Heartbreakers

Chop shop owner Dean Cumanno (Ray Liotta) never knew what hit him. One day he’s marrying the woman of his dreams, the next day he’s giving her $300,000 in a quickie divorce settlement. That’s what happens when you get caught the day after your wedding having sex with your secretary.


heartbreakers photo.JPG (78587 bytes)What poor, sweet, trusting Dean doesn’t know is that his new bride and secretary are actually a mother-daughter con team who have just played him to the tune of $300,000. Unfortunately, they took much more than his money. They stole his heart, leaving him miserable. Forget a woman scorned. There’s nothing worse than a Jersey chop shop owner whose heart has been ripped out in front of his friends and family.

The con is on in “Heartbreakers,” an amusing comedy that reminded me a lot of those wonderful caper movies of the 1960s like “Charade” and “How To Steal a Million.” Director David Mirkin, whose last film “Romy & Michelle’s High School Reunion” was one big smile after another, has made a film that plays well as both a caper and a comedy.

Sigourney Weaver and Jennifer Love Hewitt are wonderfully engaging as the mother/daughter con team of Max and Page Conners. Max is the seasoned pro who constantly reminds daughter Page that she’s too young to go off on her own. Max needs Page. Even though she’s still a knockout, Max understands that her days as the ingĂ©nue are slowly coming to an end.

Their current con finds Max marrying wealthy guys, and then sending Page in to lead them into temptation. As “Heartbreakers” opens, Max and Page have just taken Dean, a noble man despite his line of work. Page informs Max that Dean was their last con as a team, and wants to break out on her own. Her dream is put on hold when Max and Page learn that their life’s savings have been seized by the IRS, leaving them just 90 days to come up with the remainder of the penalties. That means a quick con.

Enter Palm Beach tobacco billionaire William B. Tensy (Gene Hackman), whose hack is just as big as his bank account. Max sees Tensy as the perfect mark, while Page sets her sites on handsome Jack Withrowe (Jason Lee), whose tropical, family-owned bar sits on $3 million worth of property. The race is on to see who will make the big score first, but when it comes to affairs of the heart, can these women be expected to do the wrong thing?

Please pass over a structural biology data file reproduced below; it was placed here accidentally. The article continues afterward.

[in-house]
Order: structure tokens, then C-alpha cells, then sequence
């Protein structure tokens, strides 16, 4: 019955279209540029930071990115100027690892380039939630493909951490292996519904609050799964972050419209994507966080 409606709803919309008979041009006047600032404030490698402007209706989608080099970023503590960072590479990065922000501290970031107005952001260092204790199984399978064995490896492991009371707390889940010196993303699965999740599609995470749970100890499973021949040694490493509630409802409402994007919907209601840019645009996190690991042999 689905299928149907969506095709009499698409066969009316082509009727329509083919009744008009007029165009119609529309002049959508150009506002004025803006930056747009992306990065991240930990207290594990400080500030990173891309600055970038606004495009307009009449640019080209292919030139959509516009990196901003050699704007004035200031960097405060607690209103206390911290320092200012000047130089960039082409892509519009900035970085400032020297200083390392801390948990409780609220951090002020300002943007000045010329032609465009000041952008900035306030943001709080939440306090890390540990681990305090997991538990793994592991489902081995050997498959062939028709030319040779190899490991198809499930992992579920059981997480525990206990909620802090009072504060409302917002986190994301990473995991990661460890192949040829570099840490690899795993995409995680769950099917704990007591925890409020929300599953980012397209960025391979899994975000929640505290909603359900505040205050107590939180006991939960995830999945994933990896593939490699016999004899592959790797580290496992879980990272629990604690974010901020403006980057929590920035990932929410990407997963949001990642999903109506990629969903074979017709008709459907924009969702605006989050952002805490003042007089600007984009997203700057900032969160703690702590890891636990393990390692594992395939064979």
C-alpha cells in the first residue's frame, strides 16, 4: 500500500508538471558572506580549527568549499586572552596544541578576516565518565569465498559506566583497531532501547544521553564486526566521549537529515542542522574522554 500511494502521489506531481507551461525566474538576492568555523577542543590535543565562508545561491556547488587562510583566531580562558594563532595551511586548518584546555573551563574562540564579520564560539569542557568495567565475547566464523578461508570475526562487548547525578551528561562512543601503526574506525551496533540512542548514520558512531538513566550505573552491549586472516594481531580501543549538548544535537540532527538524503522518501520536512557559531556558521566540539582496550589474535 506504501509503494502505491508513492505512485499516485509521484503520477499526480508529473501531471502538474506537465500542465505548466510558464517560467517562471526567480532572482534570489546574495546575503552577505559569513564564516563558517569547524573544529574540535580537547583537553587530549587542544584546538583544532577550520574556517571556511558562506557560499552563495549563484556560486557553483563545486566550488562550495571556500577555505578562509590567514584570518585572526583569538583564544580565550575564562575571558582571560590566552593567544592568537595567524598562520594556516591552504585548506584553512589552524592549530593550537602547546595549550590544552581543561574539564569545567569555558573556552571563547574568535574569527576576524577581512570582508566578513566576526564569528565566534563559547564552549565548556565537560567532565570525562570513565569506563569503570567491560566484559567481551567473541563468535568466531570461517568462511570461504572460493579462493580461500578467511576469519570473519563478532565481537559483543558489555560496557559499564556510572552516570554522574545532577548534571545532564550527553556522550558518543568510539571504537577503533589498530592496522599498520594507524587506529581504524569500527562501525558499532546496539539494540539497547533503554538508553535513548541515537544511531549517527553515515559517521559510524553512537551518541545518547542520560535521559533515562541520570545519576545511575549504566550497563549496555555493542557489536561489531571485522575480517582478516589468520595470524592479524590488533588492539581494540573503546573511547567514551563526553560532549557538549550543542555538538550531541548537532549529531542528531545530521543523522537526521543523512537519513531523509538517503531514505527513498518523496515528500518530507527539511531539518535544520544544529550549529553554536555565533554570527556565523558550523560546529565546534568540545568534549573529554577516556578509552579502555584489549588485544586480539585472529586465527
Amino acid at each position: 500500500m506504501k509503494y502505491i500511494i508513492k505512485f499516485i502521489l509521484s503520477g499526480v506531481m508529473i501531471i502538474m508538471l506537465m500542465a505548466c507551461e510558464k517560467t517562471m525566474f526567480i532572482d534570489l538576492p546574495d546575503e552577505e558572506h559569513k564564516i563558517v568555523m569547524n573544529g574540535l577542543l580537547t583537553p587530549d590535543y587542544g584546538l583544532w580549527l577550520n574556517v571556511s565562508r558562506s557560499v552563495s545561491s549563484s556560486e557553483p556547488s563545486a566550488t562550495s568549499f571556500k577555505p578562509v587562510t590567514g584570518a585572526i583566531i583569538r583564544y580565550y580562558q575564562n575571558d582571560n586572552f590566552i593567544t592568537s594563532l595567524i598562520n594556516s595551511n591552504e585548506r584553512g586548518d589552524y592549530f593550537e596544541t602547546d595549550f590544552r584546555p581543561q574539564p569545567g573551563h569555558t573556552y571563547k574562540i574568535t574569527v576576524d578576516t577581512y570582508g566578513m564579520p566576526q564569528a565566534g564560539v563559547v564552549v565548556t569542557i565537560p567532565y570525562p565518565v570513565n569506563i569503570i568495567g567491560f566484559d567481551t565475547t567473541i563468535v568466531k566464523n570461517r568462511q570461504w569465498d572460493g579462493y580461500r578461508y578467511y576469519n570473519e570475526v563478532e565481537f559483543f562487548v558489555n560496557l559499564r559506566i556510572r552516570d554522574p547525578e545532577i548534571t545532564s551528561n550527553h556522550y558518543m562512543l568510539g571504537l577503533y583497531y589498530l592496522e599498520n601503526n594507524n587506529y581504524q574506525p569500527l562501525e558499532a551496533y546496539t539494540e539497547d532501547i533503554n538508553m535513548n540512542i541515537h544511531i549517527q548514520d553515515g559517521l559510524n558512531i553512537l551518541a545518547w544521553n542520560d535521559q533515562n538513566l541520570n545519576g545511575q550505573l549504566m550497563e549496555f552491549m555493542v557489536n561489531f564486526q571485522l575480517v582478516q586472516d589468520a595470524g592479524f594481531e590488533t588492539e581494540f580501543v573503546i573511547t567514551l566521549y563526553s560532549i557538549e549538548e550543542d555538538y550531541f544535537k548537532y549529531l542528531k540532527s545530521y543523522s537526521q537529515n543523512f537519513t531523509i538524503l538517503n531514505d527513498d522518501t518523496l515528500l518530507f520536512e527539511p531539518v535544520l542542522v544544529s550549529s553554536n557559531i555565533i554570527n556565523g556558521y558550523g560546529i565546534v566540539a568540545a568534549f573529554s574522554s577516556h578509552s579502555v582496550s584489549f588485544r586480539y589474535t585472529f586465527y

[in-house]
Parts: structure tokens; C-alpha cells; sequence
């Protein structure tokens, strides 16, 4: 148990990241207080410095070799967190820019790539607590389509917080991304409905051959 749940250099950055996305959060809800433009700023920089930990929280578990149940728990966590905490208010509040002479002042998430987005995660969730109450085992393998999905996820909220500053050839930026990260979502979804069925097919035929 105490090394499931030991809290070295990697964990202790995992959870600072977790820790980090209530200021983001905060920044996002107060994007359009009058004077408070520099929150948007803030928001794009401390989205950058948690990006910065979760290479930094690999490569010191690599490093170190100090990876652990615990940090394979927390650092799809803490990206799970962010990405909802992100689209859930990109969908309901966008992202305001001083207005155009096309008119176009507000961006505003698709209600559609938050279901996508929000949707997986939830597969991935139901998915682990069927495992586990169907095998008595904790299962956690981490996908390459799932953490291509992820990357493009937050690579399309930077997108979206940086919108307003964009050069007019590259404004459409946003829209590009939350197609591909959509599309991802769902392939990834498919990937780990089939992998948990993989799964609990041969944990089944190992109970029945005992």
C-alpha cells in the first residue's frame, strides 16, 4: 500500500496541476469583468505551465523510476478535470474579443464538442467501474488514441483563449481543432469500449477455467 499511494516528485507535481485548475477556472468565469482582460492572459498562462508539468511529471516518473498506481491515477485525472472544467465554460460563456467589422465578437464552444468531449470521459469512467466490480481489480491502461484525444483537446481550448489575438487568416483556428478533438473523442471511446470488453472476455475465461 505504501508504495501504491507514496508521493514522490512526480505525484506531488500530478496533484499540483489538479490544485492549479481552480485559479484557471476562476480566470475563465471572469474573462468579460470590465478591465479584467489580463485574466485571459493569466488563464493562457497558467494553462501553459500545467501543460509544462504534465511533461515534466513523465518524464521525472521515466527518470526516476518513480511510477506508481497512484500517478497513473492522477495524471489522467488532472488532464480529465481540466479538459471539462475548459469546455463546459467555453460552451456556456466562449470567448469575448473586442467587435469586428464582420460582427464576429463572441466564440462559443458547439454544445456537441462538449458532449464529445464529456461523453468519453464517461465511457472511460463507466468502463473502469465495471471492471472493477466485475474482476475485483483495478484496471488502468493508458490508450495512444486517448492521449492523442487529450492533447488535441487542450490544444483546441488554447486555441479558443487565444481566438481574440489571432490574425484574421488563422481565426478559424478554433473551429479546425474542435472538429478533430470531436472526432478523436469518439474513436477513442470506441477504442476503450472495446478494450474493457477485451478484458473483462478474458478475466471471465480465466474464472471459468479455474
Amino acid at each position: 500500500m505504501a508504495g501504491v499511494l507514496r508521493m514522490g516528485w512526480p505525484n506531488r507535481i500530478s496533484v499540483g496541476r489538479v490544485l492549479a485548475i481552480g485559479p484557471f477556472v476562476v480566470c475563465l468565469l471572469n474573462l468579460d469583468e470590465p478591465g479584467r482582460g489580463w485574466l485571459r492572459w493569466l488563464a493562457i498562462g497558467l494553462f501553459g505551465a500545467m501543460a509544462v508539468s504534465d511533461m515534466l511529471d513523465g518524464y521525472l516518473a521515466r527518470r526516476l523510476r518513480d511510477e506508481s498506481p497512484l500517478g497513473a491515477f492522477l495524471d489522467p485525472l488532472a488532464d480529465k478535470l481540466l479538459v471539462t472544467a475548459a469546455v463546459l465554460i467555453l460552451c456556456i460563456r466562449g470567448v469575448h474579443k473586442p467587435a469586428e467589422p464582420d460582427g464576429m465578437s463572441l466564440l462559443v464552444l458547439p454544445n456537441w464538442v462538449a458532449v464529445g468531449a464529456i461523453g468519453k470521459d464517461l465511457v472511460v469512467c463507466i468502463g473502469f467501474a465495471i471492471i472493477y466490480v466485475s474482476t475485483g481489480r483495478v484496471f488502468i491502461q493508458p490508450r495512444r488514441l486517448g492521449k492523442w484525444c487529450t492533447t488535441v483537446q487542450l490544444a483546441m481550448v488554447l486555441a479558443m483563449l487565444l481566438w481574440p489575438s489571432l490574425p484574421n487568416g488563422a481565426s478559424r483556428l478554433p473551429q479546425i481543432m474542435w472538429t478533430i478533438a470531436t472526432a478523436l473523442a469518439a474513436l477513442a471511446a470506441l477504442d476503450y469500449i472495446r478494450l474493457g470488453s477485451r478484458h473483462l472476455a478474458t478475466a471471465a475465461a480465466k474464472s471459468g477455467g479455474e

The screenplay by Robert Dunn, Paul Guay, and Stephen Mazur (Guay and Mazur wrote “Liar! Liar!”) is rich in laughs and plotting. Nothing is what it seems, and there’s always something going on.

Like the poor dupes in the film, we never know if we’re being conned. We just go along for the ride, and what a wild ride it is. There are many unexpected moments and numerous plot twists that keep on your toes. The script is smart, with sharp dialogue, vivid characters and a playful but occasionally dark sense of humor.

The only way to make the ladies likeable is to make the men in their lives worthy of their con, and the writers have done an excellent job of making the male characters more than just one- dimensional victims. Liotta is a scream as Dean, who doesn’t let a broken heart keep him from tracking Max down in order to sweep her off her feet again. His heartfelt proposal in a Palm Beach hotel lobby is hysterical.

Hackman is fall down funny as the tobacco tycoon who is so rich he feels he doesn’t have to live by the rules. Hackman, doing his best W.C. Fields, left me in stitches every time his character coughed up a lung. It’s a running gag that only gets funnier. I also liked Jason Lee’s Jack, the one true innocent in the film. Lee perfectly conveys the spirit of a man who believes in true love.

There’s real strength in Sigourney Weaver’s Max, who knows what she wants and never allows her personal feelings to get in the way of obtaining it. Weaver’s perfect mix of pathos and comedy turn Max into a woman we can root for. Hewitt, much more mature here than in her teen scream roles, shows uncommon depth as Page. Her interior dialogue is just as revealing as her exterior one.

Films like “Heartbreakers” are tough to pull off. It takes a skilled director who knows when to pull back when either the comedy or the caper gets too thick. Mirkin keeps everything light and breezy. He finds humor is some of the most unexpected places, and even when he goes for the obvious, he does so with such conviction that we forgive him.

On the technical side, “Heartbreakers” is just as delicious as the confection in front of the camera. The film benefits from colorful cinematography, and a bouncy, jazzy musical score by John Debney that reminded me of the late Henry Mancini. The Palm Beach location is the perfect backdrop for this high stakes con game.

I wish there were more movies like “Heartbreakers.” It’s not as detailed nor as grand as “The Sting,” but at least you won’t feel like you’ve been conned out of your ticket money.

THE CON IS ON

Mother and daughter con team are real Heartbreakers

HEARTBREAKERS

Sigourney Weaver, Jennifer Love Hewitt, Ray Liotta, Gene Hackman, Jason Lee, Nora Dunn. Directed by David Mirkin. Rated PG-13.

LARSEN RATING: $6



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